Report Shows Continued Widespread Water Contamination from Bee-Killing Neonic Pesticides
WASHINGTON, May 3, 2017—Center for Food Safety (CFS) today released Water Hazards 2.0: Continued Aquatic Contamination by Neonicotinoid Insecticides in the United States, an update to the 2015 report, “Water Hazard: Aquatic Contamination by Neonicotinoid Insecticides in the United States,” which shows continued widespread water contamination from neonicotinoid insecticides.
In particular, the report draws attention to new research that shows a presence of these pesticides in water bodies across the country at levels known to be toxic to several aquatic invertebrates.
Neonicotiniod seed coatings, the largest use of these chemicals, are still not regulated by the Environmental Protection Agency (EPA).
As this report update makes clear, the scientific evidence continues to mount, yet so far, the EPA has taken no mitigation measures to deal with this growing crisis in our environment,” said Larissa Walker, pollinator program director at Center for Food Safety.
This is concerning as representative studies highlighted in this year’s follow-up report show that continued exposure to neonicotinoid chemicals may cause irreparable neural damage to species impacted, leading to rippling negative effects throughout the food web.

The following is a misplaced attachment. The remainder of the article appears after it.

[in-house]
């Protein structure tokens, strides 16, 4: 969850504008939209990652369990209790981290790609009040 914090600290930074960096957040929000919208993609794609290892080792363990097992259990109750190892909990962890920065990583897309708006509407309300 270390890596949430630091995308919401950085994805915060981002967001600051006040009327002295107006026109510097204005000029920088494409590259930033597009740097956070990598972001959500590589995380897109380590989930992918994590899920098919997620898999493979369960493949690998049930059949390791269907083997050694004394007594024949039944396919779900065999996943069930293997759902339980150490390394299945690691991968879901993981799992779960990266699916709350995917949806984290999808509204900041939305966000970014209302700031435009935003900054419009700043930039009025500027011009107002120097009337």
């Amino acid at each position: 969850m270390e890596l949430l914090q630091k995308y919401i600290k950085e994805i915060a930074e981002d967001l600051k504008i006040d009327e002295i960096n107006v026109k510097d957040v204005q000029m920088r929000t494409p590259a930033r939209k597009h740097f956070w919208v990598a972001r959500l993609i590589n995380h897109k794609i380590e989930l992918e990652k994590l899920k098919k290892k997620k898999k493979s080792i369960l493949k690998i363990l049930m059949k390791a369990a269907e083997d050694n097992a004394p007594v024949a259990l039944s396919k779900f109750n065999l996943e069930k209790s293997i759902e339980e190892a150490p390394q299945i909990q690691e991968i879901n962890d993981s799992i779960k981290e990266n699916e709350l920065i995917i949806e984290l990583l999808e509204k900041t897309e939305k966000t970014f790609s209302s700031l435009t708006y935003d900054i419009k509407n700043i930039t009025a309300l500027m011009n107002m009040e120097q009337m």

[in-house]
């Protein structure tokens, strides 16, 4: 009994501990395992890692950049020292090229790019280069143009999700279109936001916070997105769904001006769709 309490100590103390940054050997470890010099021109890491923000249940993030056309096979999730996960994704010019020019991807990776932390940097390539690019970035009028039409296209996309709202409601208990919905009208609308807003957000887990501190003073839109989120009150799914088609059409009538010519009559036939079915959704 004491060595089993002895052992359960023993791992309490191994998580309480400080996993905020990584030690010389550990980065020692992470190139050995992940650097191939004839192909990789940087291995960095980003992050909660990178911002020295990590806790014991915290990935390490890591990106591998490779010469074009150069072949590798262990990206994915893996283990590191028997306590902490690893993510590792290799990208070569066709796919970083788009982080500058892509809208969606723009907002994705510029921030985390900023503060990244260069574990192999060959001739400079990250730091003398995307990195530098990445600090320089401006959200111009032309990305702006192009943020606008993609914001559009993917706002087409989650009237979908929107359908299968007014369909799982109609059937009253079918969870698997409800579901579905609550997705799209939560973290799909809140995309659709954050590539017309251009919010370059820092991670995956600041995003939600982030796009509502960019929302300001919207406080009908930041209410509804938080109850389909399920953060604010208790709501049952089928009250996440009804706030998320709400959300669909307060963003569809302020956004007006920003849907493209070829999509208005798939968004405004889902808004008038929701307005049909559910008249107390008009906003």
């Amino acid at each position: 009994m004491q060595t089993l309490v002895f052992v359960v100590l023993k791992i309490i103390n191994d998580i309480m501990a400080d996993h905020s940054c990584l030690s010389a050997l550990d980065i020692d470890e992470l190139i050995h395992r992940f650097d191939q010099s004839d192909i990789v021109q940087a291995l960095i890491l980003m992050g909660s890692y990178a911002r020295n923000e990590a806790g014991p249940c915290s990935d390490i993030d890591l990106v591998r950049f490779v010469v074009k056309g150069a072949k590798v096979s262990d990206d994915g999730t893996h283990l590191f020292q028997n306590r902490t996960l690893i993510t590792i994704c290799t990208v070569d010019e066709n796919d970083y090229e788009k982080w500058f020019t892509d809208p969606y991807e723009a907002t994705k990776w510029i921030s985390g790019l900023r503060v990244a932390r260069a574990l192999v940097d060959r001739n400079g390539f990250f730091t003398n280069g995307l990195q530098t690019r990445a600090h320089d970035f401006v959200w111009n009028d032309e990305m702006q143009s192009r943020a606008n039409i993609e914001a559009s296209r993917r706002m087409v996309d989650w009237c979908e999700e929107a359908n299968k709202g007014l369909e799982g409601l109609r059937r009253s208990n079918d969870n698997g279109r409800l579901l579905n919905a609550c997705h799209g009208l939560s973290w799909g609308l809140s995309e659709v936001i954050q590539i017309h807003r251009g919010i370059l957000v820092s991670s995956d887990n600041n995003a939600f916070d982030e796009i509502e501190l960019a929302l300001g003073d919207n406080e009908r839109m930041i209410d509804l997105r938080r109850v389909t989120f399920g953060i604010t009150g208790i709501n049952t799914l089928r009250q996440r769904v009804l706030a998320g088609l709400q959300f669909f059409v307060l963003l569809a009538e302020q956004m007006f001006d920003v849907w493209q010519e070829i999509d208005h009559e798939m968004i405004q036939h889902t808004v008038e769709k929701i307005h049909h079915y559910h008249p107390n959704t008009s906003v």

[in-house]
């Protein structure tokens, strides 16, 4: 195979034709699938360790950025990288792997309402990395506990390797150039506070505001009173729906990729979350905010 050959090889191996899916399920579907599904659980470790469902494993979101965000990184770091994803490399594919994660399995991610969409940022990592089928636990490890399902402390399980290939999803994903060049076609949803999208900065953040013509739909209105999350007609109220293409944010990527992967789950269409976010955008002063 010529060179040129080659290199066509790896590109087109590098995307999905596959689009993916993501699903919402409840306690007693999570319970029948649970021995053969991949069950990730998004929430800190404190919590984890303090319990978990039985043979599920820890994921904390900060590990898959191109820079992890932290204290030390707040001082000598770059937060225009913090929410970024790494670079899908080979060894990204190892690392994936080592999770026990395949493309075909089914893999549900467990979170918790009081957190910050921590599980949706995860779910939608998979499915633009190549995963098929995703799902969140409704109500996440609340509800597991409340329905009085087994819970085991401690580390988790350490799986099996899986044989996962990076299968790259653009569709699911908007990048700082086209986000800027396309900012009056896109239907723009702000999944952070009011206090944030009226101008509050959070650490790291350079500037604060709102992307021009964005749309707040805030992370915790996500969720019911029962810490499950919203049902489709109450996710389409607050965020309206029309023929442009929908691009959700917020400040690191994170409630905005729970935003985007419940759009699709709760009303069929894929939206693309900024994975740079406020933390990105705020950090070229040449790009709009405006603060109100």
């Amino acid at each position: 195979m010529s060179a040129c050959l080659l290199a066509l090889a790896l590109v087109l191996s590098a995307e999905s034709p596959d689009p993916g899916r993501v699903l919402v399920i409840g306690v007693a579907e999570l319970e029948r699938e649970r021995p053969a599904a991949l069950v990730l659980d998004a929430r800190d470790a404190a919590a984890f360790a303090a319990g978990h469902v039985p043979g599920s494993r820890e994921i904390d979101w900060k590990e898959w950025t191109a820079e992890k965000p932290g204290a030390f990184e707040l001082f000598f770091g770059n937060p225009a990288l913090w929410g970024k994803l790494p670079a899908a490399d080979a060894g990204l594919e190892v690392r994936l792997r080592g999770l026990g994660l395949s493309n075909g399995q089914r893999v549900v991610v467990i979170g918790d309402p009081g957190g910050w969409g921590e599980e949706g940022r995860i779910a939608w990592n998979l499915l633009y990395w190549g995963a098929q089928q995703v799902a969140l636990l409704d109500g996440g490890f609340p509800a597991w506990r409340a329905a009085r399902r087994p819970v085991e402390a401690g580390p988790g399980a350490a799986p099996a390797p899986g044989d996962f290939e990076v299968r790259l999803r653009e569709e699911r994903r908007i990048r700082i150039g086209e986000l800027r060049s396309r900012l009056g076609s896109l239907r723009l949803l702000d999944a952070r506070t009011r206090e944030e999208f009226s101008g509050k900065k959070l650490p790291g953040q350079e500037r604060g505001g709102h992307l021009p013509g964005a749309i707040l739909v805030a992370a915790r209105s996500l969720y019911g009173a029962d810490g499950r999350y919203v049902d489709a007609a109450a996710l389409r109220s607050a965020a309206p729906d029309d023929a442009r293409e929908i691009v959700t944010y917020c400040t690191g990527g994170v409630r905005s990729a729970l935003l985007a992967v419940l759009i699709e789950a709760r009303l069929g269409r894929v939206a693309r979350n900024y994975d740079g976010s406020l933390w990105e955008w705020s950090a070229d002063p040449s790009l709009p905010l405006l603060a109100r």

In light of new science and EPA’s inaction in the face of continued contamination, the report makes numerous additional policy recommendations to EPA to stem this ongoing crisis, especially in relation to shortcomings in the agency’s Preliminary Aquatic Risk Assessment to Support the Registration Review of Imidacloprid: EPA in the final risk assessment should more accurately portray the risk posed by seed-coatings.
Background: Neonicotinoid products are applied on more than 150 million acres of crop land annually, with seed coatings being the most common form of application.
Peer-reviewed studies from Holland already show that neonicotinoid contamination correlates significantly with bird population declines and numerous other species are thought be at risk.
There is also new science suggesting that sub-lethal exposure in agricultural landscapes is damaging to wild bees and could have long term repercussions on populations.
Other recent studies – including by EPA itself – have reinforced CFS’s report.